I am not sure if this was your experience as a child, but as a kid, my family vacations were often little more than chaos. They were almost reminiscent of an episode of the National Lampoon’s “Vacation” series. You never really knew what to expect going into it, but you knew that it would be colorful to say the least. Most of this “color” came directly from my old man.
He was the loveable and ever present “Clark Griswald” type of a man always trying to do something good for our family, but it usually would backfire. One summer in particular, he announced we would all be going on a cross-country 7-day camping odyssey. What he failed to initially tell us as we embarked on our excursion, was he was also trying to “quit smoking” while on our family get away.
Over the course of our 7-day expedition, there would be one mishap after another, from the car breaking down to our parents breaking down, to us kids breaking down. After the initial 6 plus hour drive to our first campsite, Dad had had enough and was ready to light up a smoke. I am sure it had something to do with the fact that my sister and I were in the backseat making noise, fighting, and asking if we were “there” yet. Dad was not a happy “camper” (pun intended) by the time we arrived.
In fact, I specifically remember that as soon as he put the car in park he jumped out and began throwing our baggage onto the ground “unpacking” the vehicle. My mother, kind-hearted as she was, ushered my sister and I off to the side so as to not anger the beast further. As Dad huffed and puffed, white knuckled from the nicotine cravings, Mom would calmly watch as he unleashed his emotions on the baggage she had so carefully placed in the trunk. Little did I know, I was watching a very important lesson unfold in front of my very own eyes.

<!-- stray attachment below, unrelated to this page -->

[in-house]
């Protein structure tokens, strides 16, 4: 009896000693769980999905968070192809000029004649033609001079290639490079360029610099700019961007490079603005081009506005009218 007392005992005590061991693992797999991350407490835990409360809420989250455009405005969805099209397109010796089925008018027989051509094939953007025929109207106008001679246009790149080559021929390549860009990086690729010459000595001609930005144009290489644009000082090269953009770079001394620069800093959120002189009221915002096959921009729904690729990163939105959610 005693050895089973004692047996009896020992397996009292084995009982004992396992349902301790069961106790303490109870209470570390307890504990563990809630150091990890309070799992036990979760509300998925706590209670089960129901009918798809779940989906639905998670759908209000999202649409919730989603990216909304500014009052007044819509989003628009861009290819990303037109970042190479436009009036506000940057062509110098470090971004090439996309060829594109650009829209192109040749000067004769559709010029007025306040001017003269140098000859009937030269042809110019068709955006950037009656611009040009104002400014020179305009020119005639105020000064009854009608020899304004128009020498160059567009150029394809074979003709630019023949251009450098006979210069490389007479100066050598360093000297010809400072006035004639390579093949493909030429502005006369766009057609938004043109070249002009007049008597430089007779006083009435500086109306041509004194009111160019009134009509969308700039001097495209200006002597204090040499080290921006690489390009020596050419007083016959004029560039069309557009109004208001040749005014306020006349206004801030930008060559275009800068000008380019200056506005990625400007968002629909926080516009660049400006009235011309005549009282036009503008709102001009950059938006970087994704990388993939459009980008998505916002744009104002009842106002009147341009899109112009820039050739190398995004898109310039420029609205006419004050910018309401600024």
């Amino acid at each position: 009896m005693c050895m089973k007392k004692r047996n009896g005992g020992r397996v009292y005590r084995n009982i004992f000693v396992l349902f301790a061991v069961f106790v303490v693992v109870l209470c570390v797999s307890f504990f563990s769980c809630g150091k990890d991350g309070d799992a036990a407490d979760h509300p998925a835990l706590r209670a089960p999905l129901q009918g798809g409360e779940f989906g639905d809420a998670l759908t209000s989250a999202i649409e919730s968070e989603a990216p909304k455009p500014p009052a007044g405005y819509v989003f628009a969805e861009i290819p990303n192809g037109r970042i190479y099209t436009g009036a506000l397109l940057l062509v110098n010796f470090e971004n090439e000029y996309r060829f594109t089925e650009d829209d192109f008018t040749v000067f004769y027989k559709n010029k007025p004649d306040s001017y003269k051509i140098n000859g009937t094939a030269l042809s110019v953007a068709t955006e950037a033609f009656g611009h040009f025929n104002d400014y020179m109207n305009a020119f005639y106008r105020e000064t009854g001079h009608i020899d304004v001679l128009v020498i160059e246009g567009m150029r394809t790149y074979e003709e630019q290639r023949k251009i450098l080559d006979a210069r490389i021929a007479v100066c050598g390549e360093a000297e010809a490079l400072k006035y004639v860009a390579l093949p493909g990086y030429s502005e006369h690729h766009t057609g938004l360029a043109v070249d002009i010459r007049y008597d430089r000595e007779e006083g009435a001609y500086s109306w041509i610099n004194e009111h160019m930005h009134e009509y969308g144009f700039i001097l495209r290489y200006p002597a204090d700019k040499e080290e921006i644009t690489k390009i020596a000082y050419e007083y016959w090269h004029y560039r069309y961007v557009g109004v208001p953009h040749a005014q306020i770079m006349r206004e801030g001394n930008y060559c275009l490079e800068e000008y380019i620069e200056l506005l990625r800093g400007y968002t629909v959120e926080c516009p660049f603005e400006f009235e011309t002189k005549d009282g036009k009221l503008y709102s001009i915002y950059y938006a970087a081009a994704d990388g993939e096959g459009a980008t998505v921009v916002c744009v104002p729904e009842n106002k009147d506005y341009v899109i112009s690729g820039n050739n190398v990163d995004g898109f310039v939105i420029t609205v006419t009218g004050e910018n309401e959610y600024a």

That lesson was this, Mom took the time to carefully go through and pack up all of our belongings in a neat and orderly fashion while Dad used his power and strength to destroy what she had created. His anger, frustration, anxiety, and nervousness was the direct result of how his inner being felt. He did the opposite of what my mother had, and was thinking of nothing but himself. The differences between the two are striking. Mom was acting out of a positive attitude while Dad was using negativity to encourage his actions.
Whether you believe in Karma or not, the fact was that my father’s attitude attracted the white knuckled anger and irritation that he felt as soon as we arrived at the campsite. He was the reason for his own discomfort. Had he possessed the same calm and peace-loving attitude of my mother, then my sister and I would not have to be moved aside to avoid getting in his line of fire.
You may be wondering what this story has to do with your own leadership or business ideals. I would pose the answer to you in the form of a question. Are you acting out of frustration which attracts problems or are you calmly and meticulously planning ahead for your future? Working out of frustration will leave you vulnerable and exposed, and possibly open to negative experiences. When my father “decided” to stop smoking before our trip, he acted hastily and the results were frustration and anger. My mother, on the other hand, planned our trip and acted out of knowledge and care. She was therefore immune to the anger and frustrations my father experienced, and simply sat back and watched the show!
Attitude attracts either problems or positive experiences. Which attitude do you have?